Renovated Sky View Observatory in Seattle Takes the Experience to New Heights

Take in the views and enjoy a cocktail at the top of Seattle’s tallest building—902 feet in the air
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Our favorite view from the Sky View Observatory captured the hustle and bustle of our working waterfront.

There’s been a lot of attention around the sprucing up of Seattle’s most iconic viewpoints, with the Smith Tower getting a makeover in 2016 and the Space Needle’s ongoing glass-focused remodel. But standing sentry over them all at 902 feet, is the recently renovated viewpoint to end all Seattle views—the Sky View Observatory at the top of the Columbia Center.

The $25 million renovation started last year with the introduction of a 360-degree view (the observation deck used to only offer a 270-degree view) and the complete makeover offers many other updates to look forward to the next time you make your way over there. We checked it out and it does not disappoint.

Let’s start off at ground level: First, there is now a dedicated entrance to the observatory on the Fourth Avenue side of the Columbia Center. Second, and more important for the fun factor, there is a gift shop near the entry. According to Jen Tucker, general manager of the observatory, the gift shop used to consist of a small counter right before you entered the observatory. Now, the bigger new space sells clever trinkets that scream Seattle (and that sky-high view) such as cloud-shaped stress balls, umbrellas, and plushie Sasquatches.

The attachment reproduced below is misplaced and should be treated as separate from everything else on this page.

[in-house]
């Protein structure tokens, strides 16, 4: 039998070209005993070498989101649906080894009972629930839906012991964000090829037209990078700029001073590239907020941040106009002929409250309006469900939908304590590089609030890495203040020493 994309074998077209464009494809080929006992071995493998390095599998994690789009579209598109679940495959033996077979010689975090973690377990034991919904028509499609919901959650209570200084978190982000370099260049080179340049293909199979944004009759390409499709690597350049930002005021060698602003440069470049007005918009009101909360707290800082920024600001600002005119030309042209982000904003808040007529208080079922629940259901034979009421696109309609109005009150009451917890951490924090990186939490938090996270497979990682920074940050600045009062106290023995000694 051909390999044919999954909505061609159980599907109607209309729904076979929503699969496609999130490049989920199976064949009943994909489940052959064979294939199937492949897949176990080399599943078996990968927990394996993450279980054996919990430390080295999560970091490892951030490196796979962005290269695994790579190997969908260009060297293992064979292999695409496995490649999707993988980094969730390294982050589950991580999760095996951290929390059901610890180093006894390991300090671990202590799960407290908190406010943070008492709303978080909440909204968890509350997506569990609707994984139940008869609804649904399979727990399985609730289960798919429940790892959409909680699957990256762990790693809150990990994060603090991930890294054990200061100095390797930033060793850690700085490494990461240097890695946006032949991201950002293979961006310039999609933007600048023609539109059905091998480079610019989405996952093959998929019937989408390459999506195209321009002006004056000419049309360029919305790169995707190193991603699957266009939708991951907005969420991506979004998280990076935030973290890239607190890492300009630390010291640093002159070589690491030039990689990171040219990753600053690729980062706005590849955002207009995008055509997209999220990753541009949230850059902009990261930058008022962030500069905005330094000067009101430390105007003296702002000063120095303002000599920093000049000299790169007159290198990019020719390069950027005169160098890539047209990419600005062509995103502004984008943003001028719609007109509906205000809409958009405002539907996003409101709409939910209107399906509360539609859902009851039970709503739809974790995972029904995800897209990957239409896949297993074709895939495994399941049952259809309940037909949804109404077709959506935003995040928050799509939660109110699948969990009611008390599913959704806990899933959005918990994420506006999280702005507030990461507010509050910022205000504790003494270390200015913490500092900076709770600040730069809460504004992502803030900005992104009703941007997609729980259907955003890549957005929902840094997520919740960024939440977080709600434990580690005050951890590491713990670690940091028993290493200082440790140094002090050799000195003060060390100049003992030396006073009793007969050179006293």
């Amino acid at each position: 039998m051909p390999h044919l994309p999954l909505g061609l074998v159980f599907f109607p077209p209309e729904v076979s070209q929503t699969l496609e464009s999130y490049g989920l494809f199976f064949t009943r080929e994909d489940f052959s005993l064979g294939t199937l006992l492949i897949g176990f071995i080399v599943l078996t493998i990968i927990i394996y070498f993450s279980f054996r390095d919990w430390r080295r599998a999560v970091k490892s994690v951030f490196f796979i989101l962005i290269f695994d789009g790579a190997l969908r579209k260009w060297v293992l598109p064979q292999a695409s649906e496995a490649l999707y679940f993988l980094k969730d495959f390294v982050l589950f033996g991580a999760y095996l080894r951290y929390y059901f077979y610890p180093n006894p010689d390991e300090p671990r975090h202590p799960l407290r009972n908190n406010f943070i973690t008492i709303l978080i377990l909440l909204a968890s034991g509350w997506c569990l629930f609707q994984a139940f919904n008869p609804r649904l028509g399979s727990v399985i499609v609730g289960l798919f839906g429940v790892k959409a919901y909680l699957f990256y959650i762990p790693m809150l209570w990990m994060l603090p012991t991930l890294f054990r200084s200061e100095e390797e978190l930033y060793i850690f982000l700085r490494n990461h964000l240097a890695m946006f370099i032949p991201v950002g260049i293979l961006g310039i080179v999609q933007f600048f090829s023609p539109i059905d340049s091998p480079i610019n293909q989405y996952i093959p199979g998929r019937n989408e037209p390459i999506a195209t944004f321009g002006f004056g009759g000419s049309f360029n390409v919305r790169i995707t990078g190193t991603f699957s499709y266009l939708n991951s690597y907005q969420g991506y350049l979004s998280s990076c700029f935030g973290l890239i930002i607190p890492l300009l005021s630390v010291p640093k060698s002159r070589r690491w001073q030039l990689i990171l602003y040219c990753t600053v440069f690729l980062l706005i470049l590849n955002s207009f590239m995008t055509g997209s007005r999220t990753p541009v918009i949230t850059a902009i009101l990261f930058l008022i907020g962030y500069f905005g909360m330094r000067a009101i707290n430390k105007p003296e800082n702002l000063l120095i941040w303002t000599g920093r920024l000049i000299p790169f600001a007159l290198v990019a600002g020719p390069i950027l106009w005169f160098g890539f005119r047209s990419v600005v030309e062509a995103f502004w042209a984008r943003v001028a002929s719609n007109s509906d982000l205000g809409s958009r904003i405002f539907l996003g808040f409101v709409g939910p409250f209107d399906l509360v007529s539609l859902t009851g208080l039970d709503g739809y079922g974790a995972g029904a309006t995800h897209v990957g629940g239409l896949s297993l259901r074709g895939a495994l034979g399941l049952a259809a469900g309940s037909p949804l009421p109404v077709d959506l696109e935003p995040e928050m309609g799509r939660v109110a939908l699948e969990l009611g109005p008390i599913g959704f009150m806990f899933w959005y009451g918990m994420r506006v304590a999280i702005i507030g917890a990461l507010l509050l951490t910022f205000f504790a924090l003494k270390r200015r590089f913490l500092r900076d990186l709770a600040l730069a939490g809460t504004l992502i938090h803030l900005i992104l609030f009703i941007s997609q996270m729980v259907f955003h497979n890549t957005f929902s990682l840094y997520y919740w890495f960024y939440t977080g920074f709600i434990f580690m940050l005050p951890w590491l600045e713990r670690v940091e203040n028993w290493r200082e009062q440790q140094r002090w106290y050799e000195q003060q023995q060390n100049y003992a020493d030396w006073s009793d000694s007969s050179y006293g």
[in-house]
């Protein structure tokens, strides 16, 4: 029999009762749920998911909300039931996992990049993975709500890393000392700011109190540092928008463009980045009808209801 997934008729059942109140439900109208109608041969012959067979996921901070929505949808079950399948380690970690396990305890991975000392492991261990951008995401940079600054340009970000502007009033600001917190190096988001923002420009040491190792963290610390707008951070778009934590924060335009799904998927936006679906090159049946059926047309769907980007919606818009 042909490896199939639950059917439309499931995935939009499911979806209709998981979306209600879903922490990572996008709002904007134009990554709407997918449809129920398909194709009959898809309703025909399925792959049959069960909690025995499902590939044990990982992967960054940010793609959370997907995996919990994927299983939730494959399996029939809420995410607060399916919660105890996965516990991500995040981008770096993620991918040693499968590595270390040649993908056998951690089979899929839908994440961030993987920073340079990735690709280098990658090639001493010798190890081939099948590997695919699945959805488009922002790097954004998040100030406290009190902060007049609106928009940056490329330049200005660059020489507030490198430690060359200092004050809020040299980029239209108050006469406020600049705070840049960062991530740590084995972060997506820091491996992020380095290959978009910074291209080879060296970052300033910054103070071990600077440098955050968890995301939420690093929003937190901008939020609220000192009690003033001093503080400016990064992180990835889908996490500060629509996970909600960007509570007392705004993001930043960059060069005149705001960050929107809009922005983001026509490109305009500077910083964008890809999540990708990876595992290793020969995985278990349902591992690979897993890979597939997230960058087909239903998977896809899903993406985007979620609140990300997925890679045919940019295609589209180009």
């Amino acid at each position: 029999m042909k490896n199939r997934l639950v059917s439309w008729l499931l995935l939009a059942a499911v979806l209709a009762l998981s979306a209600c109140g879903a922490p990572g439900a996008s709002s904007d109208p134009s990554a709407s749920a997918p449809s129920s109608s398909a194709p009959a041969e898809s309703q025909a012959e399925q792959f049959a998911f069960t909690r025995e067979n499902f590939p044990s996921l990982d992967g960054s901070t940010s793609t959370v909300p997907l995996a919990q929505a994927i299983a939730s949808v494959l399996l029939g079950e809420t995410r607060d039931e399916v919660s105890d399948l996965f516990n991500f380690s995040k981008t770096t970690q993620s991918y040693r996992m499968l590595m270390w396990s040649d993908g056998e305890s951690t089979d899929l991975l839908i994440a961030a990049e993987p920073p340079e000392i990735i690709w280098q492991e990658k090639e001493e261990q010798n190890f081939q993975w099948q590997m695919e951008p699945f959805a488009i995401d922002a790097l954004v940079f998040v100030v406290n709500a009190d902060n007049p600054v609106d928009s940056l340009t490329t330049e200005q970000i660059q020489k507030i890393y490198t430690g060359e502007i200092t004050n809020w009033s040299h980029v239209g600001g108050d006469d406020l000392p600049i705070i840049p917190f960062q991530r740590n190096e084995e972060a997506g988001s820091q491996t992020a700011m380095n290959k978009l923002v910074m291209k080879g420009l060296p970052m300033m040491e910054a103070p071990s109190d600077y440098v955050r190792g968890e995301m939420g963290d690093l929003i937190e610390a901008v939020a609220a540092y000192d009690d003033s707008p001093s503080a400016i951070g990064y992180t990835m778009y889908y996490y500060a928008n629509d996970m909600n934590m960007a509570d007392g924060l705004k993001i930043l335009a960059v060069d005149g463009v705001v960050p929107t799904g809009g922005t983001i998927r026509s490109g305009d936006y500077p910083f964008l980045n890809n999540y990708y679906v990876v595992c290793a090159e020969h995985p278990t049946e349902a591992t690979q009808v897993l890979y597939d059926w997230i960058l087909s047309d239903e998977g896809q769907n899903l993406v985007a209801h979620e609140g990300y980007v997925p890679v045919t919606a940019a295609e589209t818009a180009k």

Once you get down from the clouds, check out these cloud-themed souvenirs. Our personal favorites include the cloud umbrella and the cloud-shaped stress balls.

In addition to a dedicated entryway, there are now also two dedicated elevators that take you directly to the 73rd floor. During the ear-popping 70-second ride, a video is played on three sides of the elevator walls, chronicling the history of Mount Rainier. The same video currently plays on the way down, but Tucker says there are discussions of showing a different one, perhaps highlighting the growth of our city (we’re hoping for something like time-lapse movie shown in the elevator ride on One World Trade Center in New York City).

Once you’re 902 feet in the air, you are pulled to the stunning views. This is the tallest building in Seattle and on a clear day, you can see all the mountains (Hi Mount Rainier! Oh, hey, Mount Baker too!!) and ranges, and—perhaps even more interesting (at least to us): the hustle and bustle of our working waterfront shipyards as the vessels and trains come and go in the Port of Seattle on the southwest side of downtown.

Looking to take the perfect pic of the amazing views? Sky View Observatory provides some helpful hints.

"From 902 feet, guests will discover so many interesting opportunities to explore that may never have been noticed otherwise,” says Tucker.

Be sure to make your way to the newly expanded cocktail bar and eatery. Featuring local draft beer and spirits, Pacific Northwest inspired bites, with dungeness crab stuffed mushrooms ($9.50) and salmon cobb salad ($12) gracing the menu, you can now enjoy a drink and a nosh at the highest possible point in our city. There are a few tables set up around the bar area for you to relax and enjoy an Alki Manhattan ($12) or a Seattle 73 ($12), a tip to what floor you’re sipping this drink on.

It’s hard not to envy Tucker’s job; being the general manager of one of the most popular attractions in Seattle has its perks. Her favorite part?

Getting a firsthand traffic update from 902 feet in the air.

Admission: $22 adults, $16 children ages 5-13. Open daily 10 a.m.–10 p.m. this summer. Downtown. 701 Fourth Ave.

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